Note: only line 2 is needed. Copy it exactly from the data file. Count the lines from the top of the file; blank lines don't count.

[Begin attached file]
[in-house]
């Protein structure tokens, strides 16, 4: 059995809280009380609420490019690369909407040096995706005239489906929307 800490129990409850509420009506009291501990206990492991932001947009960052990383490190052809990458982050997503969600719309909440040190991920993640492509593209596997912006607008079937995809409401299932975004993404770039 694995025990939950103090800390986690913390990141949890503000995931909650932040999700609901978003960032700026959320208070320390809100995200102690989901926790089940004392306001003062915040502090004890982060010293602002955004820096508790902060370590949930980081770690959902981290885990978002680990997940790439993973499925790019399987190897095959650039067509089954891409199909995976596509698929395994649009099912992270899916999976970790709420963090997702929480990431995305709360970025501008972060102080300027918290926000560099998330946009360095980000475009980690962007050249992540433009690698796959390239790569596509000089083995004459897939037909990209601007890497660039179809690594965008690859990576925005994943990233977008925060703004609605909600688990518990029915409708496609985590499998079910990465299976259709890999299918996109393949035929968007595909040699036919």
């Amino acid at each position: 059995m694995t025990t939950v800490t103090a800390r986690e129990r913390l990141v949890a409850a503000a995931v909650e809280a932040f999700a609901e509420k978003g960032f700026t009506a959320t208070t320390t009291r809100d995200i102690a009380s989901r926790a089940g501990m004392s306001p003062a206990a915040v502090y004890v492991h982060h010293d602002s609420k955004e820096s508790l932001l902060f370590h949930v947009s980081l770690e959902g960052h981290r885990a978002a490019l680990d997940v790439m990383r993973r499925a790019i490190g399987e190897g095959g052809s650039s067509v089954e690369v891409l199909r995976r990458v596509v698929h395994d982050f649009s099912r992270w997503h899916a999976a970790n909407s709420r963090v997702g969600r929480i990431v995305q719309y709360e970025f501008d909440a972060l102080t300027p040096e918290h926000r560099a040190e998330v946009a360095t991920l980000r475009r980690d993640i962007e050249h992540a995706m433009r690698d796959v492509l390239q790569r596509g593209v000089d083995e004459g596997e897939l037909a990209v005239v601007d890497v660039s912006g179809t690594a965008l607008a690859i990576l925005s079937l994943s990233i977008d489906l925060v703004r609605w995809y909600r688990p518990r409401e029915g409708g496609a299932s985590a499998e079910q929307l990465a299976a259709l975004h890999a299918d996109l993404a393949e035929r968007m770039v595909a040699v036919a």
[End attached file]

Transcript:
């Protein structure tokens, strides 16, 4: 059995809280009380609420490019690369909407040096995706005239489906929307 800490129990409850509420009506009291501990206990492991932001947009960052990383490190052809990458982050997503969600719309909440040190991920993640492509593209596997912006607008079937995809409401299932975004993404770039 694995025990939950103090800390986690913390990141949890503000995931909650932040999700609901978003960032700026959320208070320390809100995200102690989901926790089940004392306001003062915040502090004890982060010293602002955004820096508790902060370590949930980081770690959902981290885990978002680990997940790439993973499925790019399987190897095959650039067509089954891409199909995976596509698929395994649009099912992270899916999976970790709420963090997702929480990431995305709360970025501008972060102080300027918290926000560099998330946009360095980000475009980690962007050249992540433009690698796959390239790569596509000089083995004459897939037909990209601007890497660039179809690594965008690859990576925005994943990233977008925060703004609605909600688990518990029915409708496609985590499998079910990465299976259709890999299918996109393949035929968007595909040699036919």